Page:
dynamite

[ dahy-nuh-mahyt ]SEE DEFINITION OF dynamite

Synonyms for dynamite

MOST RELEVANT
Roget's 21st Century Thesaurus, Third Edition Copyright © 2013 by the Philip Lief Group.

EXAMPLES FROM THE WEB FOR DYNAMITE

It is said that dynamite must have been used, and that in a very large quantity.

He was tackling a delicate job—like juggling a car-load of dynamite.

None of your dynamite pudding that,—as green as grass and as sour as vinegar.

His hands had been blown away by a dynamite cartridge while fishing in some lagoon.

The railway will know where to go for dynamite should we get short at any time.

Kept all the dynamite on the hundred-foot level in an old chamber.

"Get some dynamite and fuses," ordered Professor Gurlone quietly.

Go back and have some men bring up hand grenades and dynamite.

Now, if they were not hopelessly medieval they would try a stick of dynamite.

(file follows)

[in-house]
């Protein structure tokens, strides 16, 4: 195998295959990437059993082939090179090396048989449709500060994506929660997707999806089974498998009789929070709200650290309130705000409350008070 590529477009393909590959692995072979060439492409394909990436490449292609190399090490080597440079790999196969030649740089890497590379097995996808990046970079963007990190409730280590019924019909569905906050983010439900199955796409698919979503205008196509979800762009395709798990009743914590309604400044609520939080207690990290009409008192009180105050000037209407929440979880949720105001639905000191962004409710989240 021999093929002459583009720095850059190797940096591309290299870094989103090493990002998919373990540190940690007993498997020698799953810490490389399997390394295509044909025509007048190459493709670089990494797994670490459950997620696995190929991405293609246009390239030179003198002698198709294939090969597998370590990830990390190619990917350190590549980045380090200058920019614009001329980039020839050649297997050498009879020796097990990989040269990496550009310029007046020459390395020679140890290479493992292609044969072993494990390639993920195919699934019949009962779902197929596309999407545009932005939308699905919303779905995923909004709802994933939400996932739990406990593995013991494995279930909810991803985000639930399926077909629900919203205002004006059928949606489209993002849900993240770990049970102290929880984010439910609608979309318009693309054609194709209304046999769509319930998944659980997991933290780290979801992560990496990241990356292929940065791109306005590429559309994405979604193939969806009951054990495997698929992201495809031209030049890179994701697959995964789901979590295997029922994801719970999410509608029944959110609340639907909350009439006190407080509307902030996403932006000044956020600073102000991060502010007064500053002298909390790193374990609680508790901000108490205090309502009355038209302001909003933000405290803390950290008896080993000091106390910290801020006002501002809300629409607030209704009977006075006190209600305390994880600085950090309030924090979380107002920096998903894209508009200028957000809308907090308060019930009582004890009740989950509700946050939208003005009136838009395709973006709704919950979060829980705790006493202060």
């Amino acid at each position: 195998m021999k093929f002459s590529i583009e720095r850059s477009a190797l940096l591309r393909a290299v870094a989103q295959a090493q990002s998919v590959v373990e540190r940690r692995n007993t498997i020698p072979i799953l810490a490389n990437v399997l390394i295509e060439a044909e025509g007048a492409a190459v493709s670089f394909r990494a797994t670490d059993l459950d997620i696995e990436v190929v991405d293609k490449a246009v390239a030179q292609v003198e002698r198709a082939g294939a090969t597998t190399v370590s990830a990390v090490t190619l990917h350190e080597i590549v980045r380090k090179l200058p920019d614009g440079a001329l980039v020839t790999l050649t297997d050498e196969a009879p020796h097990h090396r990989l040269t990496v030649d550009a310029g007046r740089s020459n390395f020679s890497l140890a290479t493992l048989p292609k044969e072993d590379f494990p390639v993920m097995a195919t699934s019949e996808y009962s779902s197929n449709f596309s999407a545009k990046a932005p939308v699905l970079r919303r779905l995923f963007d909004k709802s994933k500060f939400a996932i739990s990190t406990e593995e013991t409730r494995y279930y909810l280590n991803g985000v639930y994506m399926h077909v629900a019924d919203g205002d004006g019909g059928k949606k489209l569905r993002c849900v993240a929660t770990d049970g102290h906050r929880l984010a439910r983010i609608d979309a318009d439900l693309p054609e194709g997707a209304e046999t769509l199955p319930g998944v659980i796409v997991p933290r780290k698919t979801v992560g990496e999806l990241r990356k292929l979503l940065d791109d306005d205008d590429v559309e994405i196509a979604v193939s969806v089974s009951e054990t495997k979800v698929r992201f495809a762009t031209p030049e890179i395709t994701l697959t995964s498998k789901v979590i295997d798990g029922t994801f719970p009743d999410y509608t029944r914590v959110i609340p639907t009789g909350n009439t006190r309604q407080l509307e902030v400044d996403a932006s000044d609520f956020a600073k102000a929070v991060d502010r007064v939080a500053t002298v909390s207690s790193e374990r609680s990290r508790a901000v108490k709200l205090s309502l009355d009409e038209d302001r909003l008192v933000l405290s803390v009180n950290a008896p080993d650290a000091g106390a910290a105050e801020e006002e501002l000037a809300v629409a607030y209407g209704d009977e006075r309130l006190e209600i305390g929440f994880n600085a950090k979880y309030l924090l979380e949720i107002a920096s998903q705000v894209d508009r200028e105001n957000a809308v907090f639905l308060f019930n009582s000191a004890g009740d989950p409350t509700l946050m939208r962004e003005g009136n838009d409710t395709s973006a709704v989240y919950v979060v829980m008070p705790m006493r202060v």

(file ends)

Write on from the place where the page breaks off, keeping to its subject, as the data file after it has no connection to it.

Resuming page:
Into its place she slipped the half dozen sticks of dynamite, with their fuses and caps.

WORD ORIGIN

1867, from Swedish dynamit, coined 1867 by its inventor, Swedish chemist Alfred Nobel (1833-1896), from Greek dynamis "power" (see dynamic (adj.)) + -ite (2). Figurative sense of "something potentially dangerous" is from 1922. Positive sense of "dynamic and excellent" by mid-1960s, perhaps originally Black English.

MORE RELATED WORDS FOR DYNAMITE

blast

nounexplosion
Roget's 21st Century Thesaurus, Third Edition Copyright © 2013 by the Philip Lief Group.